REPORTER: Geoff Parish

When Osama bin Laden delivered his latest message to the world, it was heard first on al-Jazeera television.


And today, they broadcast one of his lieutenants warning there were 2 million martyrs waiting to die in the war against America. Broadcast from the small Gulf state of Qatar, millions of viewers are tuning in to al-Jazeera TV. It`s become the preferred news service across the region. They have a journalist still reporting from Kabul, and provided exclusive footage of the American Embassy there being ransacked last week. But giving prime time coverage to bin Laden and repeatedly broadcasting his message is controversial. But that doesn`t worry al-Jazeera.

ACHMED SHEIKH, NEWS DIRECTOR: Osama bin Laden, like it or not, is a party to the present crisis. Now, if we say “No, we are not going to allow you, to give you the air time that is needed,” then we are losing our integrity and our objectivity and the story will become unbalanced.

They`re committed to free speech – a rarity amongst Arab media.

DR ANDREW VINCENT, MACQUARIE UNIVERSITY: This is an independent satellite television system which presents the news not subject to any government controls. Now, the Middle East is pretty well known for having draconian censorship, and each country has a pretty tight control over its national media.

And knowing that war against Afghanistan has turned into a battle for hearts and minds, Tony Blair appeared on al-Jazeera yesterday to defend the bombing and ran into some tough questions.

INTERVIEWER – AL-JAZEERA TV: Osama bin Laden linked his struggle to the Palestinian issue and the Western military presence in the Gulf. Don`t you think it`s time that the West did something about the Palestinian question?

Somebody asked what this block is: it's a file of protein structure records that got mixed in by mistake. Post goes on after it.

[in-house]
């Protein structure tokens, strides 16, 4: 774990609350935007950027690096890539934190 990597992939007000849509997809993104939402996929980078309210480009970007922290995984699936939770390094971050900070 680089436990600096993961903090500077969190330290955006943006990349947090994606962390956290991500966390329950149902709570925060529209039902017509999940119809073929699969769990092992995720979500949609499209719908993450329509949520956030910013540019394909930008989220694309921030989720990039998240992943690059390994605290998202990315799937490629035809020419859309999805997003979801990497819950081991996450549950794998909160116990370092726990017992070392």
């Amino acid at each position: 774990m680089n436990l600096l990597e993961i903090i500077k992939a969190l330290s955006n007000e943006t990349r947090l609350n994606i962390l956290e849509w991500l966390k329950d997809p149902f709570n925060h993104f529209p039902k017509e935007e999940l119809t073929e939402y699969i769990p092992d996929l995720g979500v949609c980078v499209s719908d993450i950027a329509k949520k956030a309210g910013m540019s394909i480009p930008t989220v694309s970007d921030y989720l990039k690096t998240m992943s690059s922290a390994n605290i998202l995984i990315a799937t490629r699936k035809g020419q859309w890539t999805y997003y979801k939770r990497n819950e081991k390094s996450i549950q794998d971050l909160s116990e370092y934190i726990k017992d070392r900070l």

TONY BLAIR, BRITISH PM: But we do want to do something about the Palestinian question. In Britain, Europe and the US, we`re desperate to see the peace process back on track.

JOURNALIST: We basically report the truth, what`s out there, we come straight to the point, we get one side and the other side. It`s very important for people to see that.

The ruling Emir or King of Qatar has backed the station financially, but wanted the journalists to have complete editorial independence. The station employs journalists from over 20 Arab countries. Jamil Azar has been a journalist for 40 years and was one of the founding fathers of the station. He says at first it was difficult to convince his staff that they had the freedom to write what they wanted.

JAMIL AZAR, PRODUCER/PRESENTER: It took some time in order to make them see that, say the President is not the news, so to speak, because they would look at every news story and try to find out where did the highest official fit into it and make the news around him, rather than go to the news story as such. So it was quite challenging, but we succeeded, and I think that is what made al-Jazeera popular.